The Largest Collection in the US (possibly the world)
In the world of antique dishwashers, Mike Haller is a god! He owns the largest collection of antique dishwashers in the United States, possibly the world.
Haller rolled into my driveway one evening like a museum curator on wheels driving his truck from his home in Peoria, Illinois. His mission was to pick up two antique dishwashers for his collection and one happened to be close to where I live and that’s how I had the privilege of meeting the man who calls himself “dishwashercrazy” on YouTube.
This story starts when I leased an old rental house. “This doesn't work,” the landlord said tapping his hand on the lid of the old kitchen sink top, “in fact I wouldn't even open it.” But I’m the curious type that’s how Haller ended up inspecting the old appliance in my kitchen.
Haller was able to confirm that I had a Youngstown Electric Sink on my hands. “They were called Electric Sinks because the cabinet included the electric dishwasher and could also have been equipped with a garbage disposal . . . it is from around 1952 or a little after.”
It’s hard to believe that Haller has only been collecting since 2008. As of his visit, he had 47 dishwashers in his collection, 37 date from between 1937 and 1960. Haller said he used old magazine advertisements to help him date some of the machines. “The month/year of the manufacturer is probably stenciled on the machine on the dishwasher tank,” but warned Haller, “was probably only visible from somewhere in back.”
I could see how Haller knew these details because the night of his visit he removed the front panel from the old dishwasher with ease and proceeded to inspect it. He showed us where a separate heating unit once sat before the age of large hot water tanks. Haller took us back in time as he explained all the details and inner workings of the old monstrosity. Finally, he gifted us with a rack in case we ever did get it working.
Haller himself has a 1949 General Electric sink in his modern kitchen. He found the treasure in Massachusetts. “It was brand new, never used, never installed, still had the shipping block under the motor and decals on the sink and dishwasher. It even had the 1949 GE Garbage Disposal, which made it a true electric sink.” And yes, Haller still uses this machine on a daily basis.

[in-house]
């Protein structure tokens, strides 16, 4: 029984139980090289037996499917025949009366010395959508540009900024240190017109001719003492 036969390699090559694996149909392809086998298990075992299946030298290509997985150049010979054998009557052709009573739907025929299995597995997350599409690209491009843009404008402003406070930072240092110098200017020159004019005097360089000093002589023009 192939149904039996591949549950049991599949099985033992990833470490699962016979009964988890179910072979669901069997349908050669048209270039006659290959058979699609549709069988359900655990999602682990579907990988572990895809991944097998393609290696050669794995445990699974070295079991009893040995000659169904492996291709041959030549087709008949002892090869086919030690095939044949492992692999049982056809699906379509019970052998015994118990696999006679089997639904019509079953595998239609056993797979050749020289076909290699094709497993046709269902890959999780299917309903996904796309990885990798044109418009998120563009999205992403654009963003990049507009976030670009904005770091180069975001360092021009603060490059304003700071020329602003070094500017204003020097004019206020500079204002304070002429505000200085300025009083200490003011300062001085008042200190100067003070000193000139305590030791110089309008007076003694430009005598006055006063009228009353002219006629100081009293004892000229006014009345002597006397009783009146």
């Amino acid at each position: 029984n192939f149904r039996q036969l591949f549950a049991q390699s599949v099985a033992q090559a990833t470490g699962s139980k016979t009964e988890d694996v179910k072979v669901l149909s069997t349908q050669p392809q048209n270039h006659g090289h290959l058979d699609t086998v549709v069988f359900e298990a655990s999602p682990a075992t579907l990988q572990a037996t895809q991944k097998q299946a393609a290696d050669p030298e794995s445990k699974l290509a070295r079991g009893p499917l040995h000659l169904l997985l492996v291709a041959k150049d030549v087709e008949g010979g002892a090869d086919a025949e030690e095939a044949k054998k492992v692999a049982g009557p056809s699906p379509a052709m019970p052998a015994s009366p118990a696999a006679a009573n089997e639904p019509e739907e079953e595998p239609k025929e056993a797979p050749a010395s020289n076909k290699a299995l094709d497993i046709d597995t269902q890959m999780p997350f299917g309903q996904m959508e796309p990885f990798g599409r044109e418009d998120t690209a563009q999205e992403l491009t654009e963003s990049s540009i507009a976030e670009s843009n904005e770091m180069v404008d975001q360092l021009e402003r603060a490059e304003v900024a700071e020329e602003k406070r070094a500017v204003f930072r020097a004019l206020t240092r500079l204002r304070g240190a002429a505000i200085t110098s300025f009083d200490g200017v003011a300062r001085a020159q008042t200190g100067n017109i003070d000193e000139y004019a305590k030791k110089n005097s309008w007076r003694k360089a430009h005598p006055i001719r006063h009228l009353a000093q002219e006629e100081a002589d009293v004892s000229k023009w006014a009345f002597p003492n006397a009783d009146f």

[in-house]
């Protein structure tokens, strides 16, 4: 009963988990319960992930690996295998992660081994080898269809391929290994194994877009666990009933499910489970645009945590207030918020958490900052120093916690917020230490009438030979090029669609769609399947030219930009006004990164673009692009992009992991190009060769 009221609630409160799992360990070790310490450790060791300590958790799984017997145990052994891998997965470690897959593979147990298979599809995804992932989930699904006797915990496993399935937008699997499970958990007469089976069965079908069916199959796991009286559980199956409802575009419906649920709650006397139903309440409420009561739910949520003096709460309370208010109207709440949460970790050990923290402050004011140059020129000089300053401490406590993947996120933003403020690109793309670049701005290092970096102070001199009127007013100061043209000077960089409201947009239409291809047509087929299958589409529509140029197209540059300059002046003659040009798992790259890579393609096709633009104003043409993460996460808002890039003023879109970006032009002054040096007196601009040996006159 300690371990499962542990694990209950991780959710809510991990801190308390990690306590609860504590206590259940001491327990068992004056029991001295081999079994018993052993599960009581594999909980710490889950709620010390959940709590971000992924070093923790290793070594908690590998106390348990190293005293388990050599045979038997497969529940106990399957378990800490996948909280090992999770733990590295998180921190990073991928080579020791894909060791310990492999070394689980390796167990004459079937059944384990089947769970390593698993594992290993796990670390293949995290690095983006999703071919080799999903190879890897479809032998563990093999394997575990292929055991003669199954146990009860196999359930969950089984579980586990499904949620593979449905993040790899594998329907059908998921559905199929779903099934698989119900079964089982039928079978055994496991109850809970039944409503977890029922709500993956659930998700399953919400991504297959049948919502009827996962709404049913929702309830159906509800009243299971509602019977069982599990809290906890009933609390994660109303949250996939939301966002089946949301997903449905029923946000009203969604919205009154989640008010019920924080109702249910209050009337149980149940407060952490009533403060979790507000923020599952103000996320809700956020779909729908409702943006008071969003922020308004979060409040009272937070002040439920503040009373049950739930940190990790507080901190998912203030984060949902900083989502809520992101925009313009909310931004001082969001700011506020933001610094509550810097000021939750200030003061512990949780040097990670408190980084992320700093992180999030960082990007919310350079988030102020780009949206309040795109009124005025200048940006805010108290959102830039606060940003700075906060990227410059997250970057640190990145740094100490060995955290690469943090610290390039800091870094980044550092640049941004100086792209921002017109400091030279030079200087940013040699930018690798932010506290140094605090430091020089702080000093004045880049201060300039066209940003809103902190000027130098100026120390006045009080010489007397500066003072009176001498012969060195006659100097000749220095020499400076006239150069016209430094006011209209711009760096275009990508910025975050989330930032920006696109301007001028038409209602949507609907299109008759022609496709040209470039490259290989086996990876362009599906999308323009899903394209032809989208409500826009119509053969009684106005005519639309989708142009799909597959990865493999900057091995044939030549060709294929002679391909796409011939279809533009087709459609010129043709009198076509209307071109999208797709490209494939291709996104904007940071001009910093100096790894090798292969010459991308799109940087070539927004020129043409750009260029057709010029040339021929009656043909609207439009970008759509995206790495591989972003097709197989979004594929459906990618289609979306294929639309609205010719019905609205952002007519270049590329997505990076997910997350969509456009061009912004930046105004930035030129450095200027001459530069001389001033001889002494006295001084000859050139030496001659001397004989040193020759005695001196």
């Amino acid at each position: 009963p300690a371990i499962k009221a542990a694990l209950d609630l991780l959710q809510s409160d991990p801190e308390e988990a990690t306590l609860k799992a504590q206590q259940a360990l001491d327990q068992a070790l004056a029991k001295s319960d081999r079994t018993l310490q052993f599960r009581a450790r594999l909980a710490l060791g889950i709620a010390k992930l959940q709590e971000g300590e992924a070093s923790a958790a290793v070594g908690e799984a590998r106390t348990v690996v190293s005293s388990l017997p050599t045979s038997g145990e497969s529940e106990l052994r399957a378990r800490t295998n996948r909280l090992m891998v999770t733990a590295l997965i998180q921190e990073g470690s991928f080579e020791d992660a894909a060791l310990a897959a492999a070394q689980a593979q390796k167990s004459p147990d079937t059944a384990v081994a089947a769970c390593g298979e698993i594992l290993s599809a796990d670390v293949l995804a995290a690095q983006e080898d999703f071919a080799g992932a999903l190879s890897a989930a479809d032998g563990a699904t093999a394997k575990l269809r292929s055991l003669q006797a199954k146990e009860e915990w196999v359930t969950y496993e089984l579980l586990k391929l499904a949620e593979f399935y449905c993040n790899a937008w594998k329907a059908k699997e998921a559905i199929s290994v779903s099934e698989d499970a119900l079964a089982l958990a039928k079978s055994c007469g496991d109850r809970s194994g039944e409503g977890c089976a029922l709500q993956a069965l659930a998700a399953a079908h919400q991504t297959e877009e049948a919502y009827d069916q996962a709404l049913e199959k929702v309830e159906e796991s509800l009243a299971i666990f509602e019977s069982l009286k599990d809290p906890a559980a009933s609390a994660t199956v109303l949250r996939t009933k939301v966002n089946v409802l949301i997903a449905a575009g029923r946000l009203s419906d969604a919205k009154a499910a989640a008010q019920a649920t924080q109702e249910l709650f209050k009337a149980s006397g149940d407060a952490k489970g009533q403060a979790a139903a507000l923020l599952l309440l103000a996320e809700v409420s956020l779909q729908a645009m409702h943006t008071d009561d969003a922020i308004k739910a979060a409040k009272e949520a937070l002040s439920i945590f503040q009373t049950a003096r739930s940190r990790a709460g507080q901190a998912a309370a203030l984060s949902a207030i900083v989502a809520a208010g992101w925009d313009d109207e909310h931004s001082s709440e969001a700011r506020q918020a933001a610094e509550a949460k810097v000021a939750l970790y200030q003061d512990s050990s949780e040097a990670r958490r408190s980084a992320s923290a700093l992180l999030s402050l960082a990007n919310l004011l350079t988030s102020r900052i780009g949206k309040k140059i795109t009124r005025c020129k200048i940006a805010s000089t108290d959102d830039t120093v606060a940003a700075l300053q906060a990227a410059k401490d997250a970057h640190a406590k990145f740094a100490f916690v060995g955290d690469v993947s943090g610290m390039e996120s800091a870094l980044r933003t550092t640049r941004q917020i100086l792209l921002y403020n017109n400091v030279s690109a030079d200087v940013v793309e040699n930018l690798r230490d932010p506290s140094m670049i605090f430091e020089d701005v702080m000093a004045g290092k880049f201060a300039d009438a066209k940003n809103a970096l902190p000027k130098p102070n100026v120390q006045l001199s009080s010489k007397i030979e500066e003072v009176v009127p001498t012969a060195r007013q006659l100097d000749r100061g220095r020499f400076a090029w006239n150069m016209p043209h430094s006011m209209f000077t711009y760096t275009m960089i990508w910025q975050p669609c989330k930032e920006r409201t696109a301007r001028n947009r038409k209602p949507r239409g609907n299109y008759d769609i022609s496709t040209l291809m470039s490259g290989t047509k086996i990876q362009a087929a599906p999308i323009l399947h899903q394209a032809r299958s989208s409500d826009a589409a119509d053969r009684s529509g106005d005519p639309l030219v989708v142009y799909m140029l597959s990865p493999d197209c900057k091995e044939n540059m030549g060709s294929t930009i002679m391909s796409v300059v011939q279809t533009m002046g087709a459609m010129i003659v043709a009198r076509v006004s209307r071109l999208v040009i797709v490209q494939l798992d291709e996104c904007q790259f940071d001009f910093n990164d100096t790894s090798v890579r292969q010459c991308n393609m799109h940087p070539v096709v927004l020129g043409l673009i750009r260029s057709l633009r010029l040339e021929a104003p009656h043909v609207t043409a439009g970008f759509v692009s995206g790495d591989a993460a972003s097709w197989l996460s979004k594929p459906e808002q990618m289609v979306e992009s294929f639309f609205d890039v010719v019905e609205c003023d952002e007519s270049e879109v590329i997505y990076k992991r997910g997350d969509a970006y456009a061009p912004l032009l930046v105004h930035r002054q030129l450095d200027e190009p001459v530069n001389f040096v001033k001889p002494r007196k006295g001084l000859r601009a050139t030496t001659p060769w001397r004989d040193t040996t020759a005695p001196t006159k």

Dishwashers were Rare in the Early Days
It was quite rare to have an electric sink in the early days of dishwashers and they were expensive. Holler said originally these work horses could cost between $400 - $500. As I look around at the shabby chic little Cape Cod I live in, I can not visualize it once being a home of privilege.
But according to Retrorenovation.com, “Youngstown Kitchens were the #1 brand of steel kitchen cabinets across America in the postwar period.” Ironically, in a Life magazine Youngstown Kitchen ad from 1947, the reader is asked, “Why dream at these prices?”
Embracing the Past
But dream was all we could do. It would have been great to get the old electric sink working if only for nostalgia sake because the old appliance certainly would not clean like today’s modern technology, but the electric was not hooked up, the seal was rotted and there a hole in the bottom that would need patched. Haller estimated that it had not been functional in over 30 years. This was an imposition that even an enthusiastic family member would not want to tackle.
Still for Haller, dishwashers are a labor of love and memories. He recalled when he was 6 or 7 years old spending time with relatives who owned an electric sink and believes his fascination started back then. He claims the best thing about collecting antique dishwashers is the people he meets with the same interest. So what are Haller’s future plans - definitely more space and possibly a museum someday to house his beloved collection. I always find it amusing and curious to meet someone who is passionate about what they love in life. Being with Haller was no different.